Ms Marie-Anne Hansen-Pauly

Researching multilingually has always been a natural procedure for me. Having grown up in the Luxembourg context where my first language, Lëtzebuergesch, is not used for academic purposes, it was normal for me to rely on the school languages, German, French and later English, for study and afterwards for research. In fact, the absence of one strong first language encouraged me to compensate for the inevitable weaknesses that work in second languages entails by taking advantage of the wealth of available resources in three languages with their variety of cultural perspectives.

Knowledge of languages gave me a broad choice of universities in several countries. As a graduate student I had an opportunity to study comparative literature at the University of Alberta, Canada, where the integration of primary and secondary works in different languages was a condition for all research. This is where I became aware of some of the issues linked to researching multilingually: problems of translation for those languages you were not familiar with, the presence or absence of links between researchers writing in various languages, changing values and viewpoints, the need to rely on a specific comparative methodology, the challenge of properly appropriating a vast amount of material so as to avoid the accusation of superficial knowledge by experts in one language/literature.

When a couple of decades later, I became involved in educational projects at the newly founded University of Luxembourg, various aspects of multilingualism and intercultural approaches again became a main concern.  Working now within a context of social sciences was a chance to apply Bakhtin’s views of dialogism, of heteroglossia, of centrifugal and centripetal forces, and of hybridity to learning spaces and the development of plurilingualism. This required focusing on new methodological and practical questions.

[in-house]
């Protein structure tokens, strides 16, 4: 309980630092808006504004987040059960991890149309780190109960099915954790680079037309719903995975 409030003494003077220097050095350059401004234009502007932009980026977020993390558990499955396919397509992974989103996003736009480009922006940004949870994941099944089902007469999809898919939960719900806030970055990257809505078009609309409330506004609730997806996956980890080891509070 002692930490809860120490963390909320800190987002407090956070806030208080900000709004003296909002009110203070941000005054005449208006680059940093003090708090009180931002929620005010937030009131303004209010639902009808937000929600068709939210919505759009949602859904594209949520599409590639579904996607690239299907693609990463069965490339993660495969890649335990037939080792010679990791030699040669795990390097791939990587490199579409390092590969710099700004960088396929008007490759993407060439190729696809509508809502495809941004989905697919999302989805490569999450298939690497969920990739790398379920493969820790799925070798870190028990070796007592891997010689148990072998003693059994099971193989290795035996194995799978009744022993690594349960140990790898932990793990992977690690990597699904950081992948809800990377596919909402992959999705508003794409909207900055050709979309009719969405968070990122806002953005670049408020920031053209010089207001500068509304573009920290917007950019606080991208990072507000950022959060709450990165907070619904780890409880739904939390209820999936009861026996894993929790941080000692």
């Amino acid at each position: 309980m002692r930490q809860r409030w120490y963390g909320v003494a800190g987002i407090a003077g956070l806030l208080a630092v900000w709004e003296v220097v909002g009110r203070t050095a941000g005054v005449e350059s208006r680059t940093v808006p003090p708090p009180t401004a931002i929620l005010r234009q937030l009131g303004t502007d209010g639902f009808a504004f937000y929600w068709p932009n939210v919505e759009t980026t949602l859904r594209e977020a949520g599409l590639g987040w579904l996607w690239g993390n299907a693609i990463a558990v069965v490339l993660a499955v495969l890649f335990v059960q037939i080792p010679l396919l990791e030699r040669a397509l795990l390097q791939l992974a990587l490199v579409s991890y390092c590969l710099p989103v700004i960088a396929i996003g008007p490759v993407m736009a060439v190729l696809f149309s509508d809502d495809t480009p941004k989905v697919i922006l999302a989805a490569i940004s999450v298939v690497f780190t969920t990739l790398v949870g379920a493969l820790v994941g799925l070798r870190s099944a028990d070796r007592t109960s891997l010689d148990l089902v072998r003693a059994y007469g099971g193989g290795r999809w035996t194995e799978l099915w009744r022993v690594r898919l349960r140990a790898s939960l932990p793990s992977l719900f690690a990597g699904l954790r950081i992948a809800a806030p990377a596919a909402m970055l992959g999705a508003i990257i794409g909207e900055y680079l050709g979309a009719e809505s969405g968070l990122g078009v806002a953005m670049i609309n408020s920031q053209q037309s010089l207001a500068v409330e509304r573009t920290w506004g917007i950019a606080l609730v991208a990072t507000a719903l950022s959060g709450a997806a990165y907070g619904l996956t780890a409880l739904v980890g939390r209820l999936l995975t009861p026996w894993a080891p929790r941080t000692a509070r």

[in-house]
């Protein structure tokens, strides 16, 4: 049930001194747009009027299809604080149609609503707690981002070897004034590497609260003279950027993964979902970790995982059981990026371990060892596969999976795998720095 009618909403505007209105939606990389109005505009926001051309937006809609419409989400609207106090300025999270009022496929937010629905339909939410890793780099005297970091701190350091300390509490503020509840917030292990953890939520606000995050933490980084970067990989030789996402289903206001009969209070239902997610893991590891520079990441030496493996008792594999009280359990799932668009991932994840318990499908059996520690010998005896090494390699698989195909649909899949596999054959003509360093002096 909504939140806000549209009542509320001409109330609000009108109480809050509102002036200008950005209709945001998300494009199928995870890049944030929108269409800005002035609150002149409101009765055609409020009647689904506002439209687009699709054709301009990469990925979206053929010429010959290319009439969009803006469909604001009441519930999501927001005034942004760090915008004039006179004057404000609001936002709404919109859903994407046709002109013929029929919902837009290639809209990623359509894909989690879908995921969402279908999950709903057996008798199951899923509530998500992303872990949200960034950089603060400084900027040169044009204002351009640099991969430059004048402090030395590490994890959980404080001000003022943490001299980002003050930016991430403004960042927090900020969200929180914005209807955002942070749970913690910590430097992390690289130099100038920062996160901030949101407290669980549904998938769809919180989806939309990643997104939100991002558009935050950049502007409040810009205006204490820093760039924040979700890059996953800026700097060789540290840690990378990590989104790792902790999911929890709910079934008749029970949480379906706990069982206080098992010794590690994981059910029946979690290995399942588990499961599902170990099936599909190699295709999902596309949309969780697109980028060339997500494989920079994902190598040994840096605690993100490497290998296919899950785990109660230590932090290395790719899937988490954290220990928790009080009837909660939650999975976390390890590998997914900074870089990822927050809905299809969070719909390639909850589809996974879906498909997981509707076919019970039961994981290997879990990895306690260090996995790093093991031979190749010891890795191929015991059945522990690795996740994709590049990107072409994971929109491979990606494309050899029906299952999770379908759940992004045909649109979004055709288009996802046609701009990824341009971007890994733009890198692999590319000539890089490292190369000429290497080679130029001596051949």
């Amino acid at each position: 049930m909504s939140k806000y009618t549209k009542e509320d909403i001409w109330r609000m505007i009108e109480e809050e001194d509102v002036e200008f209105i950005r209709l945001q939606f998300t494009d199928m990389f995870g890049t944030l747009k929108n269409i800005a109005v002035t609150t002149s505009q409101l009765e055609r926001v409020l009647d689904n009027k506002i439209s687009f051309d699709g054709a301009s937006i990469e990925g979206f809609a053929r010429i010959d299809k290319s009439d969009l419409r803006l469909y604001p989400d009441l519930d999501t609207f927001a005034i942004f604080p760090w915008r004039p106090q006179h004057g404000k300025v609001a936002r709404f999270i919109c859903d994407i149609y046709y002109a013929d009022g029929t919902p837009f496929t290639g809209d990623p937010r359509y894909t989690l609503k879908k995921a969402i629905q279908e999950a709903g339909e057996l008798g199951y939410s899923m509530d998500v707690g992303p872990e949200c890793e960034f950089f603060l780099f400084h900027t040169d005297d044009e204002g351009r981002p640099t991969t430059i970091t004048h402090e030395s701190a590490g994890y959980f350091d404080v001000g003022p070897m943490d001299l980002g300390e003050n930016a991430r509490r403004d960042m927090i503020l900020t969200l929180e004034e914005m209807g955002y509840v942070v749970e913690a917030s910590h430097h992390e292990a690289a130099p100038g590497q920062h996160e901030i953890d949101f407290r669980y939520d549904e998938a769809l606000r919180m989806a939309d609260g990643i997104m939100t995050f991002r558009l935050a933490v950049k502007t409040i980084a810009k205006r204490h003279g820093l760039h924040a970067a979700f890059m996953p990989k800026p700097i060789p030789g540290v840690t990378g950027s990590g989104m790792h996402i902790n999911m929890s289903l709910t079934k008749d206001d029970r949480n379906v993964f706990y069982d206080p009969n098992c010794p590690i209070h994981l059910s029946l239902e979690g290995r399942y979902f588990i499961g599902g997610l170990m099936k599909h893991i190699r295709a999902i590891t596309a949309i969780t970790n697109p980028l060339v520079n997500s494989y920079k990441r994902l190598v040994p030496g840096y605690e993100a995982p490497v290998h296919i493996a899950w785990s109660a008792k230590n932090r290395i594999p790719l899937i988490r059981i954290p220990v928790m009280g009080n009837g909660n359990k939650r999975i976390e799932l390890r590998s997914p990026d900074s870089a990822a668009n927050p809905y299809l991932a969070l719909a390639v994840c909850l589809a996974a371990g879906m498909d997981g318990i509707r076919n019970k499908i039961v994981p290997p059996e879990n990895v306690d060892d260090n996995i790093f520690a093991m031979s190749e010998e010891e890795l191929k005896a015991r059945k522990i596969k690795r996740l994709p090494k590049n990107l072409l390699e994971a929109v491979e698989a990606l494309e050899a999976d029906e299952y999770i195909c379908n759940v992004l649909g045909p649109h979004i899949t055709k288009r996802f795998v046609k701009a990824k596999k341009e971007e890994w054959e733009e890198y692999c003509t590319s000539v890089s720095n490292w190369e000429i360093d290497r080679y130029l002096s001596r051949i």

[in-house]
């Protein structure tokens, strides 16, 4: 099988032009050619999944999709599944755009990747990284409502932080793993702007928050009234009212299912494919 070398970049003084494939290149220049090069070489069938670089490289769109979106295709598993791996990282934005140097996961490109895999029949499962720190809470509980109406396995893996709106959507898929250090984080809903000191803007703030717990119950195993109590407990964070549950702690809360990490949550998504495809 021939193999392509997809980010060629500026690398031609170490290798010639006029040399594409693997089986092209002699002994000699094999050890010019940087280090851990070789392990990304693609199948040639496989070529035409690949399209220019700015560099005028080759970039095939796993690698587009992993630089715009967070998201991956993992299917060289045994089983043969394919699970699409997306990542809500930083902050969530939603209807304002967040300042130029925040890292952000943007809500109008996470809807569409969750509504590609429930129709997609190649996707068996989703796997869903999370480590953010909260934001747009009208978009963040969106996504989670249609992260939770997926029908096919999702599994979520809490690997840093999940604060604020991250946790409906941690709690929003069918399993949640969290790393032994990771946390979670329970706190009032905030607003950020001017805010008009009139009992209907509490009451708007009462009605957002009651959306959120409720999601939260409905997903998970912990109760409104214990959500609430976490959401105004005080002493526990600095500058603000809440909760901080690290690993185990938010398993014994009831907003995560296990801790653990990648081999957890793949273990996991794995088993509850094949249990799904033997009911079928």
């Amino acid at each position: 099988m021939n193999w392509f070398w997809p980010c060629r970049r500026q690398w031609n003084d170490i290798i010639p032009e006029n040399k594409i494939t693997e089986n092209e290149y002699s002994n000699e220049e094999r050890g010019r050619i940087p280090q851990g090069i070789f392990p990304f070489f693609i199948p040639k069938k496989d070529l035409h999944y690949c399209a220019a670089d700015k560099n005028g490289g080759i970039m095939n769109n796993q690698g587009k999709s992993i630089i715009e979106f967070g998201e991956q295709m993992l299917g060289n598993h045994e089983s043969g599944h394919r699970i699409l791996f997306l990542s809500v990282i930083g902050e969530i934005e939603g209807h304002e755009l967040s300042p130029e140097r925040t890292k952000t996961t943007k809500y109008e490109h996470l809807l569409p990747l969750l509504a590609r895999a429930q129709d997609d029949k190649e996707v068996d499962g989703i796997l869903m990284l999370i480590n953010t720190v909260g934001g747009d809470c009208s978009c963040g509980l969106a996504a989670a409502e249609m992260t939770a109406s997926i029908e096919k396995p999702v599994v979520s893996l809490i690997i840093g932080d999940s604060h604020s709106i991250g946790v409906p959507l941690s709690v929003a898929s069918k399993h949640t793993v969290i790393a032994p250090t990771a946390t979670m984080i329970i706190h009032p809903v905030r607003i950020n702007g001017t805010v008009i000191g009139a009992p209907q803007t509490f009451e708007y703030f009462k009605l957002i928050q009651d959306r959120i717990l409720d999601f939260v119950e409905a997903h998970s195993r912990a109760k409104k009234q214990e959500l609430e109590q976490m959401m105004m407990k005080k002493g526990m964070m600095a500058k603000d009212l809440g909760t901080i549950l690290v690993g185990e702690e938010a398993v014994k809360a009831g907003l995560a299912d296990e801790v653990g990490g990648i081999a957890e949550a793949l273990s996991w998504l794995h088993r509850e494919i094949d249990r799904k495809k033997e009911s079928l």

I joined the research unit “Language, Culture, Media, Identity” (LCMI) where we assume that almost by definition multilingually researching could not stay a single researcher’s solitary work.  Whether for subsequent studies the teams consisted of a large international consortium (CLIL across Contexts: A scaffolding framework for teacher education), of a smaller, mostly Luxembourgish group of researchers and participants (The Plurilingual Portfolio: a transdisciplinary tool for discourse analysis in language and literature classes), of a more loosely linked group of conference contributors (Literature and Young Adults: a multilingual and cross-cultural conference) or of an international group of lecturers cooperating on the development of a course (Plurilinguisme, cultures et langues à l’école), many questions have remained quite similar. They reflect the specific linguistic, disciplinary and cultural stances that collaborators inevitably start out with, which we have always tried to respect and to integrate into a bigger enquiry.

The complexities of researching multilingually have appeared at different stages. To work together, researchers need to become aware of their own views and beliefs to be able to appreciate those of colleagues. This is a mutual process which reveals that key concepts are enriched by multiple perspectives. Common work then requires agreement on the purpose of the study and shared driving questions.  Data collections are likely to let appear the difficulty of gathering comparable material as all language productions and documents are situated in communities of practice with a variety of underlying values and goals. So the negotiation of a common yet flexible framework is crucial; clearly defined criteria for the analysis are indispensable. Presentation of results can come in many forms and languages. Similarly, publication implies issues of editing conventions and style sheets; above all it raises the question of language(s) to write in: Can there be a juxtaposition of languages rather than one dominant language, or should there be a myriad of translations –redundant looking, and often requiring new interpretations?

These situations show that multilingually researching is only effective when researchers move beyond the addition of parallel, monolingual, monocultural endeavours. The true challenge seems to consist in finding a methodology and flexible working tools that truly integrate diversity with a view to collective findings, which an addition of separate studies could not have achieved. This is a huge challenge, also for evaluation, as evaluating experts may tend to analyse outcomes separately, gauging them against monolingual, mono-disciplinary expectations. Here, models of interdisciplinary research have proved and will hopefully continue to prove helpful (e.g. Allen F. Repko, Interdisciplinary Research: Process and Theory, 2008).